Maybe I should rephrase my question- did Constantine combine Roman religious/pagan practices with existing Christian ones?

            Bart replied: Not that we know of.

            And I say, huh? 😉 I don’t know that Constantine had anything to do with it, but from my perspective, both ancient Christianity, and modern Catholicism, were and are firmly rooted in Roman pagan religious practices. Whatever the original meeting and worship practices of the first Christians were, by the time they were adopted in Rome, they very much followed the practice of Roman paganism. I.e., early Roman churches are patterned (and are to this day patterned) after pagan temples and public basilica. The Roman Catholic liturgy follows ancient pagan practices, in that the services require the celebrants to perform certain ritual actions and speeches in exact ways — to the point of specifying exact wording and the exact movements of bodies and hands. Exactly as pagan Gods were worshipped in ancient Rome.

            The ritual sacrifice was replaced by the eucharist (a “sacrament”). When we view a Catholic service today, I would wager that we are also witnessing MANY glimpses of ancient Roman practice.

            This is shown on many existing Roman coins, displaying the worship of pagan Gods.

          • Bart
            Bart  August 5, 2016

            I thought the question was specifically about whether Constantine himself had altered Christianity more in line with pagan views and practices. I don’t think he did.

  13. Rogers  August 16, 2016

    Which one was the Christian convert first? Constantine or his mother? Did the one have any bearing on the other in respect to converting?

    • Bart
      Bart  August 17, 2016

      It’s debated. My sense is that Constantine was first, and that he converted his mother.

  14. rap2016  September 29, 2016

    Constantine called the council of Nicea in order to unit the Monophysites, one nature, Aranism , from Alexandria and Dyophysites, two natures. There was a dispute about the nature of Serapis. Some scholars have taken the position that Serapis was the fore runner to Christ. Dr Walter Williams.
    Constantine was a politician and wanted to keep the Empire together. However, he did not succeed and the dispute continued.

    • Bart
      Bart  September 30, 2016

      Monophysites were a later development. Nicea was about the Arian controversy, the question of whether the Son was co-eternal and equal with the Father.

  15. searchingfortruthineverything  May 9, 2017

    Was Constantine a true Christian or was he a deceitful politician who is partly responsible for deceiving most later generations of professed Christians?

    Some say Roman Emperor Constantine gave false Christians authority and they repackaged pagan doctrines and holidays and renamed it as Christianity, even though it really isn t “Christianity” to deceive later generations of professed Christians.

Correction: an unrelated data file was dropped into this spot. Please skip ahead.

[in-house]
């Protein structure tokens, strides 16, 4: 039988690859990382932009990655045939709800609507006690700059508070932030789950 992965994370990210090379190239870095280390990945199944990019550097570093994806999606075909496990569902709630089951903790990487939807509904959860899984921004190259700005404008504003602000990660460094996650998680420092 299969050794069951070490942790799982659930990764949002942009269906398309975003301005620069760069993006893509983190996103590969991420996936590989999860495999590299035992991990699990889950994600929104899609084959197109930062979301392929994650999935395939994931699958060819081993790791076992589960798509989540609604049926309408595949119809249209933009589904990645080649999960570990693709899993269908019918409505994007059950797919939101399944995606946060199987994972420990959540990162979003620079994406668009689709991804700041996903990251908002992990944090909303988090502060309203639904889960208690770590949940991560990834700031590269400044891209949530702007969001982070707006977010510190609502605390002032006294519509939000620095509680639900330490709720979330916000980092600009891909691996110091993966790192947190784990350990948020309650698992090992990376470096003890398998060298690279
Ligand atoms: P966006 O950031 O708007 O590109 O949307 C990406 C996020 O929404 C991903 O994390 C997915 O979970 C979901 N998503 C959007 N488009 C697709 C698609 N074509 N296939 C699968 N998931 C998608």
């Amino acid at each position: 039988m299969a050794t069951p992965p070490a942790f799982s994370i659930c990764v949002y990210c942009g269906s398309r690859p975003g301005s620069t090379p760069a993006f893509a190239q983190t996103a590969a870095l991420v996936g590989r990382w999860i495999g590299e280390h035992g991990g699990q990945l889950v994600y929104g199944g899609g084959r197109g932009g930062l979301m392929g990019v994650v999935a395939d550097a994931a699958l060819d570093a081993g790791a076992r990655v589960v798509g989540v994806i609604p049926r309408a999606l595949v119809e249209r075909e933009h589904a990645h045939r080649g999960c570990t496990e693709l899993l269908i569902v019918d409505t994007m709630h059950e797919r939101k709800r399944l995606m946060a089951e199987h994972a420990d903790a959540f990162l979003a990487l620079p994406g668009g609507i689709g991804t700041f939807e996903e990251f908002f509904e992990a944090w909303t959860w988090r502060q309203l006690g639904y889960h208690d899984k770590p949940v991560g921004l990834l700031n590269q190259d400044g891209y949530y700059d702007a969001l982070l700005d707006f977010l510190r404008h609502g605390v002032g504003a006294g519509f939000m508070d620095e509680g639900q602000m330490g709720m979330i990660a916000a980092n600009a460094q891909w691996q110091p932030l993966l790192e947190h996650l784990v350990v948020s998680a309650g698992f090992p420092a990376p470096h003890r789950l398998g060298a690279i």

Some say he was partly responsible for putting a counterfeit form of Christianity into power that eventually became the Roman Catholic Church and the rise of the Papacy and also later deceived generations retranslated and reinterpreted certain scriptures to make it appear that the Bible teaches these false doctrines and customs resulting in a “counterfeit form of Christianity” and they persecuted the true Christians by falsely labelling them as “heretics”

    Some would say study the customs, doctrines, myths, and worship of the ancient Babylonian Mystery belief systems and other ancient belief systems and compare it with the striking similarities of what most people call “Christianity” and you will find so many similarities it is unbelievable and unmistakably that the belief system most people call “Christianity” ripped off its customs and dogmas from ancient Mystery belief systems and ancient secret societies.

    Emperor Constantine was the first Roman Emperor who claimed to convert to “Christianity.” Did he really see a vision or was that too a lie?

    After his so-called conversion around the year 313 A.D. he intervened in a dispute among the Christians.

    One group of professed Christians claimed that Jesus was equal to God the Father. The other group of professing Christians believed as Jehovah s Witnesses believe today namely that the pre-human Jesus was created by YHWH God the Father before the rest of creation and that the pre-human Jesus was God’s agent through whom the rest of creation was created after the pre-human Jesus became a created being.

    So Constantine called the Council of Nicaea in 325 A.D to resolve this matter that resulted in the Nicene Creed that is recited down to this day in the Roman Catholic Church.

    So who was really right among the two divided factions represented at the Council of Nicaea?

    Are Jehovah s Witnesses a historical restoration of the long lost truth that was founded upon Jesus Christ? Some say yes, others would say no some say because of the influence of dissenters and misinformed people who have been misled into perceiving that the Witnesses are wrong?

    • Bart
      Bart  May 11, 2017

      This is the topic of the very first chapter of my next book, due out September 5, The Triumph of Christianity.

  16. searchingfortruthineverything  May 18, 2017

    Isn’t it true that some would say that the different accounts of Constantine’s vision are actually inconsistencies in the different accounts and wouldnt mean that there was no vision but instead some fabricated account?

    • Bart
      Bart  May 19, 2017

      I devote the first chapter of my forthcoming book to this problem. But yes, there are some who would say that.

You must be logged in to post a comment.